I have had three careers in my life. Each time I had the opportunity to change, I took it. I moved from classroom teacher to business entrepreneur to personal planner. Now I admit that each career had aspects that were very similar, but they were still changes that I decided to embrace. In each and every case, though there was risk involved, the end result moved my families well being forward. In 2017, I retired, sort of. It was not long before I found myself volunteering for an organization that allowed me to mentor other entrepreneurs as they tried to change their business ideas into functioning businesses.
Then in March of 2020, COVID-19 entered our lives and caused some of the greatest change we have had to face in recent times. From my perspective as a business mentor, I had a front row seat to observing businesses as they were forced to adapt to a new way of delivering their products and service. They not only had to change once, in some cases they had to make multiple adaptations as the pandemic held on, let up, and roared back. The pandemic we thought would last three months, now sits poised to enter its third year.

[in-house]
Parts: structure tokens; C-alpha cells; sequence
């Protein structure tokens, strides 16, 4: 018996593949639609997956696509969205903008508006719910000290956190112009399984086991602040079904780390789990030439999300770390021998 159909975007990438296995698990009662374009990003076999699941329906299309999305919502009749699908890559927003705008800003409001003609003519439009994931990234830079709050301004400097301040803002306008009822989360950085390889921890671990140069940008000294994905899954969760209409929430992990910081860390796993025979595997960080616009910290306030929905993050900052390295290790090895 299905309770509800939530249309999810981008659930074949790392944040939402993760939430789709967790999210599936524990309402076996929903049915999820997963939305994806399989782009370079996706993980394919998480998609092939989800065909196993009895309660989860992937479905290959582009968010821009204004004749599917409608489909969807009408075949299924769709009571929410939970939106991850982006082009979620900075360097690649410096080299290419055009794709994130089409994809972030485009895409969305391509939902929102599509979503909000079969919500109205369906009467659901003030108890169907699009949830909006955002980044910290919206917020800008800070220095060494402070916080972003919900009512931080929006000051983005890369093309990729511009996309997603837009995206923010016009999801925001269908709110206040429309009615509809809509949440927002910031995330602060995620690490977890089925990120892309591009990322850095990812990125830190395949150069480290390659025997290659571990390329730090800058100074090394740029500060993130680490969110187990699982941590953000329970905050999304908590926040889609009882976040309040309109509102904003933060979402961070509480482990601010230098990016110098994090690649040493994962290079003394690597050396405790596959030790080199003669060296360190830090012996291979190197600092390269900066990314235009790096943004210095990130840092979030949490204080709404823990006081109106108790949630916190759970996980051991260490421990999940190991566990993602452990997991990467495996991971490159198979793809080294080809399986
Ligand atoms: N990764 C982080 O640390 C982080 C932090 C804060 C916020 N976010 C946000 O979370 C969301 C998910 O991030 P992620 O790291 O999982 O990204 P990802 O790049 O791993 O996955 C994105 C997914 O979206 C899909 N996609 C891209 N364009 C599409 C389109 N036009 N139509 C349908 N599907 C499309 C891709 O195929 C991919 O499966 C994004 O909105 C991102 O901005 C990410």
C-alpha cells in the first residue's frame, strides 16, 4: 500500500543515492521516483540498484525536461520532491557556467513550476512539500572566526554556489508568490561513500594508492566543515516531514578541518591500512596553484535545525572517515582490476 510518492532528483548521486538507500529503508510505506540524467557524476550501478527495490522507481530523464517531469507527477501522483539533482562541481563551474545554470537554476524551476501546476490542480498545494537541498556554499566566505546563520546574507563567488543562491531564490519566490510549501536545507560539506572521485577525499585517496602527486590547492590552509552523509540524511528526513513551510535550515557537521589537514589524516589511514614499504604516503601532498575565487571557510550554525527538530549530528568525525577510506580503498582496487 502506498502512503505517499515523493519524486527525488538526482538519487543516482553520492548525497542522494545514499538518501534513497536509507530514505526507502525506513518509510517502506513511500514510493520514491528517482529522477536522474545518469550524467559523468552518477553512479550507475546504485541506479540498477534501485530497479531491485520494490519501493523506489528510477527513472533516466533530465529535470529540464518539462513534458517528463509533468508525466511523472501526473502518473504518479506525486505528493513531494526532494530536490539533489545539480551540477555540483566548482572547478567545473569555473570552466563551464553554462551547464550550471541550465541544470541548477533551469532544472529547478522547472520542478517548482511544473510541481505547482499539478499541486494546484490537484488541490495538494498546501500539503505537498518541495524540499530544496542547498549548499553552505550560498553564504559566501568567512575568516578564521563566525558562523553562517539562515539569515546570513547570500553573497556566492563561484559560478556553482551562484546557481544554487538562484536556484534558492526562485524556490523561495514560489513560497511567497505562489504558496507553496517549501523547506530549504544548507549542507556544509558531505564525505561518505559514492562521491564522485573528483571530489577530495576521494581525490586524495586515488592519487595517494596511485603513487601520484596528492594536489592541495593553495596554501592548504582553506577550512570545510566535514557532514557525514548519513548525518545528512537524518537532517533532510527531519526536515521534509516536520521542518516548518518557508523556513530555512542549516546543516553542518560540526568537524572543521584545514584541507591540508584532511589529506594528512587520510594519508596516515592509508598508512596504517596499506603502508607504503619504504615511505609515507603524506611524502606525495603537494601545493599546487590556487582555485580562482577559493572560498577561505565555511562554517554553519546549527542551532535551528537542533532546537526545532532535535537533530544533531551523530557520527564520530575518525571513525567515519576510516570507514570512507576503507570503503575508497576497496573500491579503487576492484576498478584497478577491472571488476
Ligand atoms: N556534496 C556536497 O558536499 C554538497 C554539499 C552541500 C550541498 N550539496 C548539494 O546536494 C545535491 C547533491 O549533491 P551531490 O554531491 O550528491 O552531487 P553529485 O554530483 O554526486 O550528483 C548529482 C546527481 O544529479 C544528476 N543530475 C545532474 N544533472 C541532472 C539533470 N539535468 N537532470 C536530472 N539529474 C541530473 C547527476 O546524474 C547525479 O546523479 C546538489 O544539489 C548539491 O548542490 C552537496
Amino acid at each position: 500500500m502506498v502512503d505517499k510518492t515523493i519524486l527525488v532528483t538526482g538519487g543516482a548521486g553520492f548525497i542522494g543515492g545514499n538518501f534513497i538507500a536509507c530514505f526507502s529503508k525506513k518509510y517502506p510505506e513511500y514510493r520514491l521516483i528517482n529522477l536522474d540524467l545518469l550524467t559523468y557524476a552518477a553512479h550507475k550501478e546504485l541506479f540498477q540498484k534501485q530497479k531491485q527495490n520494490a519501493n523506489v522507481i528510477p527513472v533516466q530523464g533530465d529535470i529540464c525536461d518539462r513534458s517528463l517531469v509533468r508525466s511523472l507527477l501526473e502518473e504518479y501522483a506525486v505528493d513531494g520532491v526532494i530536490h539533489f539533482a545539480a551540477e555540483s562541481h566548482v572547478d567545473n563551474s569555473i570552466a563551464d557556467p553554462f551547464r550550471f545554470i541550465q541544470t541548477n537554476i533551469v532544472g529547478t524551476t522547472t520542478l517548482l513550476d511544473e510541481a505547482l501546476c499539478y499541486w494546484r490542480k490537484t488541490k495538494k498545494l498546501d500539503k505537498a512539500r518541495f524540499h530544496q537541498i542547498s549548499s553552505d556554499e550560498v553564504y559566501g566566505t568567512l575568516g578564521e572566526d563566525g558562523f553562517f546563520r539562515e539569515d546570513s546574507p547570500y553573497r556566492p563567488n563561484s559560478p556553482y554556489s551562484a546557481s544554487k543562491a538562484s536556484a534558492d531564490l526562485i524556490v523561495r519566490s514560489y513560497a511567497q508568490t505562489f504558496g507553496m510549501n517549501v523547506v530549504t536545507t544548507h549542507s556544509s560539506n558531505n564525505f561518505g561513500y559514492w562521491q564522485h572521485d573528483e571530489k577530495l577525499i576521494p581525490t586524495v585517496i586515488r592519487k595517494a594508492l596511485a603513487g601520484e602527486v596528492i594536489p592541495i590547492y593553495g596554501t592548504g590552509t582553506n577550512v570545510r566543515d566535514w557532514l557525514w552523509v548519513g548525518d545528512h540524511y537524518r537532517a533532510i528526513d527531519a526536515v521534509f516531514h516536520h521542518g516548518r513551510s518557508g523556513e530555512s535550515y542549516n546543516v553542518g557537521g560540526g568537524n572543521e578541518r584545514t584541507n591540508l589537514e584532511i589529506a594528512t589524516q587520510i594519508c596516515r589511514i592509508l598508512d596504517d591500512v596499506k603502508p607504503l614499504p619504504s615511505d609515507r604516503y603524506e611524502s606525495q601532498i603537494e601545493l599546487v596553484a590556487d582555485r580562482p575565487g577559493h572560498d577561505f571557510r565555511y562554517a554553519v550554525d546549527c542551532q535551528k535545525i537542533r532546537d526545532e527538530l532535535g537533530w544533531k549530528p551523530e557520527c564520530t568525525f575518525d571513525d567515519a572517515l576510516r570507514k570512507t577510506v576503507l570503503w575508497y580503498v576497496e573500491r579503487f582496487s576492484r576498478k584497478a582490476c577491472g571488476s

What the pandemic has reaffirmed is not only our ability to adapt, but also our perseverance and yes, our stubbornness. We, as a collective, have a great capacity for making and accepting change. As a country, we also have a tendency to be stubborn. Too often, when change is thrust upon us, some would choose to dig in their heels and refuse to accept it, or at the very least, take the responsibility to do their part to facilitate the necessary change.
I could go down the rabbit hole here and talk about some of the divisive issues that have come out of or because of the pandemic, but I would be trying to change the minds of the stubborn element of our society. I would rather point out the great ability of businesses to adapt to what we all now refer to as our new normal. I would point out how restaurants, who by the way were forced to make the greatest adaptations, overnight switched from in service dining to takeout. But it wasn’t just takeout, it had to be done curb side or by contactless delivery. Others added outside dining to their service and even found ways to continue that well into the fall and in some cases, through the winter. No small task. And then there were the retail sellers who, suddenly finding their indoor capacity reduced or even eliminated as they were forced to close their doors, either created or greatly increased their on-line services. The list goes on as doctors found ways to offer telemedical appointments and virtually every business went to some form of virtual meetings, appointments, and conferences. In short, they adapted the resources available to adjust to new business systems.